It can also include where they make decisions. In alcohol, for example, what people drink at home is often different to what they drink in a bar, or at a restaurant.
Finally, customer segment profiles should also include some attitudinal information. What do they think of products in your category? What motivates, or inspires them at a broader level? Which needs and wants are most relevant to the purchase decision?
You should also include any other information which brings the customer to life. Be specific and creative.
For example, information on their media behaviour. Say, which channels and shows they watch. Action movie fans will be different from those who like documentaries. What about what they do in their spare time, such as hobbies and pastimes? People who play rugby will be different from people who play chess. What people do gives you an idea of who they are.
Customer Segment Profiles - What does it need to do?
As you fill in the customer segment profile, keep in mind how it’ll be used, and who’ll use it.
Remember, the profile is there to make you think about the customer. It builds a single view of the customer. And you use it to to validate your marketing plan and activities.
The profile needs to be a clearly written summary to do these jobs. To write the customer segment profile, you need strong writing skills and know how to tell a good story. The profile is basically the story of the customer on a page.
Create the hero of your brand’s story
Our brand storytelling guide shares that every brand’s story should have the customer as the hero / heroine. The hero (customer) always faces a problem or unexpected change. That’s where your brand steps in. This is how storytelling adds value to your marketing.
Think about the story of the customer segment profile as if you were creating a hero character for a movie or book. Except the movie or book is actually your brand’s story.
In fact, it’s worth looking at how movies and books create great characters. These professional storytellers create characters for a living. You can get inspired by what they do to create great customer profiles.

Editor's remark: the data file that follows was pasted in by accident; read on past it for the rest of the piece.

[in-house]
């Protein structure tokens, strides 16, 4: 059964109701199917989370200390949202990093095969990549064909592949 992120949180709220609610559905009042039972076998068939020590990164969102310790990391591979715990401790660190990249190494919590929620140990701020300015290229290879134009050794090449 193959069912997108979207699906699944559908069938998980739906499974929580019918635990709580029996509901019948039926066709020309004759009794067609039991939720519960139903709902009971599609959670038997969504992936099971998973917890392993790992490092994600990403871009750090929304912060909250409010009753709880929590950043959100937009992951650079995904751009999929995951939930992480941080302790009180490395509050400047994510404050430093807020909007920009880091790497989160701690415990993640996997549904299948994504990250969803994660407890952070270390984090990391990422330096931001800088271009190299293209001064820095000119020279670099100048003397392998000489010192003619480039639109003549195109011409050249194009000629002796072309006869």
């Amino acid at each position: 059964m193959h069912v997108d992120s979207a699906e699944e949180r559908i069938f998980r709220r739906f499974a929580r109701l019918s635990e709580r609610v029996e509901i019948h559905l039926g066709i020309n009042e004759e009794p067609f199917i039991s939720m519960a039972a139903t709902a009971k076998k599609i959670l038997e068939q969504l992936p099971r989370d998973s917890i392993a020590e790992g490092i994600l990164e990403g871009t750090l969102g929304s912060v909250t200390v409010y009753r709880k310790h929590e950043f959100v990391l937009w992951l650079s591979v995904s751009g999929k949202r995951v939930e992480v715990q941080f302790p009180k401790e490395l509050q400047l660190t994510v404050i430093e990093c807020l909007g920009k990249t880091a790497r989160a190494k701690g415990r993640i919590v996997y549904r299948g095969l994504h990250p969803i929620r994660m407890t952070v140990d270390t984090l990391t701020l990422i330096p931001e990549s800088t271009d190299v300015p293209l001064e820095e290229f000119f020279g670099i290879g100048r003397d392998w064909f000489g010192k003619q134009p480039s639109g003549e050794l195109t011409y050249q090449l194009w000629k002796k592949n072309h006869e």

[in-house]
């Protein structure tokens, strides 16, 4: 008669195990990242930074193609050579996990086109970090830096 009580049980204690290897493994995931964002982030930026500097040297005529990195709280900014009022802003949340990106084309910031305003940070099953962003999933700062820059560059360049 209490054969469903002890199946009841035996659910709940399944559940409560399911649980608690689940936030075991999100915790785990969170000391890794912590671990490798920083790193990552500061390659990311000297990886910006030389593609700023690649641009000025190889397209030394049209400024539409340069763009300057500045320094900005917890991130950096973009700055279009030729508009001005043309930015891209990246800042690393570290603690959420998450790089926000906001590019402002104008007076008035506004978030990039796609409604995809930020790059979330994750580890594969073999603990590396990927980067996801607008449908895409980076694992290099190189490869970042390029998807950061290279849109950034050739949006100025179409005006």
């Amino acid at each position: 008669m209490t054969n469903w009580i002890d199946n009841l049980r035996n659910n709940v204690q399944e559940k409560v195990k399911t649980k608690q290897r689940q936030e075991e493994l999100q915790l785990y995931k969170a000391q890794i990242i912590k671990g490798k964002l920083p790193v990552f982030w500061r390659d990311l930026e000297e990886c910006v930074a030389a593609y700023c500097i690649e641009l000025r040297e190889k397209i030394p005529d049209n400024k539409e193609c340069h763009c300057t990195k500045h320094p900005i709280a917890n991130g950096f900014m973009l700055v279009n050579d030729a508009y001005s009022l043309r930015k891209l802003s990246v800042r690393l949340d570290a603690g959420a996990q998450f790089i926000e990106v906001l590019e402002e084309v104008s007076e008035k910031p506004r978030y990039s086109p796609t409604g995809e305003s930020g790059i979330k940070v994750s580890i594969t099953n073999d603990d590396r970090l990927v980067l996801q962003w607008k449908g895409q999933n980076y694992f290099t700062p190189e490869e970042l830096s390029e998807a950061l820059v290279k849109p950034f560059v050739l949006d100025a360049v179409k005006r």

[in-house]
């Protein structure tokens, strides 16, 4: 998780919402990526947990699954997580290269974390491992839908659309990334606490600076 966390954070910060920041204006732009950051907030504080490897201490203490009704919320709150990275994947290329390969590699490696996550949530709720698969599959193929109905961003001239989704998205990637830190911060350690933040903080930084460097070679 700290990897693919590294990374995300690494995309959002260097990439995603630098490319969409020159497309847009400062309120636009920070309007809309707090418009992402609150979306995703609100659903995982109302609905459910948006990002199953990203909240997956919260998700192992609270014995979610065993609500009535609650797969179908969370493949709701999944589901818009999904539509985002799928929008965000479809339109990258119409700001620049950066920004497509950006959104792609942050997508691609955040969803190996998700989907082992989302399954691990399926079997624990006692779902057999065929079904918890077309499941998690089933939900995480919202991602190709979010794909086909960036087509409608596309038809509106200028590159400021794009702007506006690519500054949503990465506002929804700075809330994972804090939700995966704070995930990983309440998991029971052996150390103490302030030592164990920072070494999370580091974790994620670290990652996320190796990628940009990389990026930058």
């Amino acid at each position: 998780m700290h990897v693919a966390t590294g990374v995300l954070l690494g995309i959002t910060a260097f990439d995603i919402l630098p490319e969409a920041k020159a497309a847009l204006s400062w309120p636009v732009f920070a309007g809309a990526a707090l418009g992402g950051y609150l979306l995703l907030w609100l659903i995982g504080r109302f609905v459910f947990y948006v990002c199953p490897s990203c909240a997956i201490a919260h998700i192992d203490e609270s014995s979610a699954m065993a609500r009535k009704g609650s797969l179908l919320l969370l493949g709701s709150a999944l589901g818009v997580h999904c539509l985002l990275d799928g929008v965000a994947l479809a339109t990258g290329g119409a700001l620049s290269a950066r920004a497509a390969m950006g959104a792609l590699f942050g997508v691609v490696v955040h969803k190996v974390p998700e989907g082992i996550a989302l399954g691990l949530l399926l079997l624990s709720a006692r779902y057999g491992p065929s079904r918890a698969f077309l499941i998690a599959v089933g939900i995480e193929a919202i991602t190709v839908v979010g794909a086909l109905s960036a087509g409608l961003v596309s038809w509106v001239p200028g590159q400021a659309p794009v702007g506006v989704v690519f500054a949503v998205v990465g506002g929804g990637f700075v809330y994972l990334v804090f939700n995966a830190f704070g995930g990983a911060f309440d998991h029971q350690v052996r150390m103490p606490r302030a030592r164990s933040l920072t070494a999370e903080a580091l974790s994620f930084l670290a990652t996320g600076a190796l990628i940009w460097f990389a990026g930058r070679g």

These are fictional characters, but the creators make them feel real. They give them depth of character. You can learn from how they do that.
Think about particularly memorable and relatable characters from movies and books. Which ones stand out for you? Can you use them as inspiration to tell the story of your customers?
To prompt your thinking, let’s have a look at some examples. These are customer segment profiles inspired by fictional characters. They’re a mash-up of actual customer segments, with a Hollywood inspired spin to add more colour to the descriptions.
Segment profile example 1 - Lonesome Lukas
Our first segment profile is for an adventure holiday business. You know the type of thing. Wild water rafting. Bungee jumping. Generally going places sensible people don’t.
But lots of businesses offer that.
So, let’s say we’ve developed a unique position where the holiday’s also linked to a higher purpose.
Each holiday also involves getting involved in some sort of charity work. Adopting aardvarks in Angola. Building beach houses in Bali. Constructing communes in Cuba.
You know the sort of thing.
We’re looking at a target audience which likes adventure, but also wants to serve a higher purpose. Let’s call this customer segment profile Lonesome Lukas.
He’s a young man, bored with his current life. Life’s passing him by. He feels the need for adventure. He’s looking for excitement.
He also has a strong sense of duty to do the right things by the people he cares about.
He’s skilled with machinery and equipment, and loves anything that goes fast. Though he has some family issues, the opportunity to form new alliances and reach for the stars appeals to him.
There’s a lot a copywriter could do with this character / customer description. For example, you’d really focus on key emotional elements like “seeking adventure”, “doing the right thing” and “reaching for the stars”.
Our mix of adventure holiday and charity work would be a great fit for Lonesome Lukas. In fact, it wouldn’t be hard to force our communications on this target customer.
Segment profile example 2 - Defender Dionne
Different category and business now. Let’s imagine we run a new perfume brand, which is positioned to bring out women’s inner strength.
(we know that may sound far fetched to some, but just go with it. It’s the sort of thing many perfume brands talk about).
Defender Dionne epitomises the empowered and strong woman.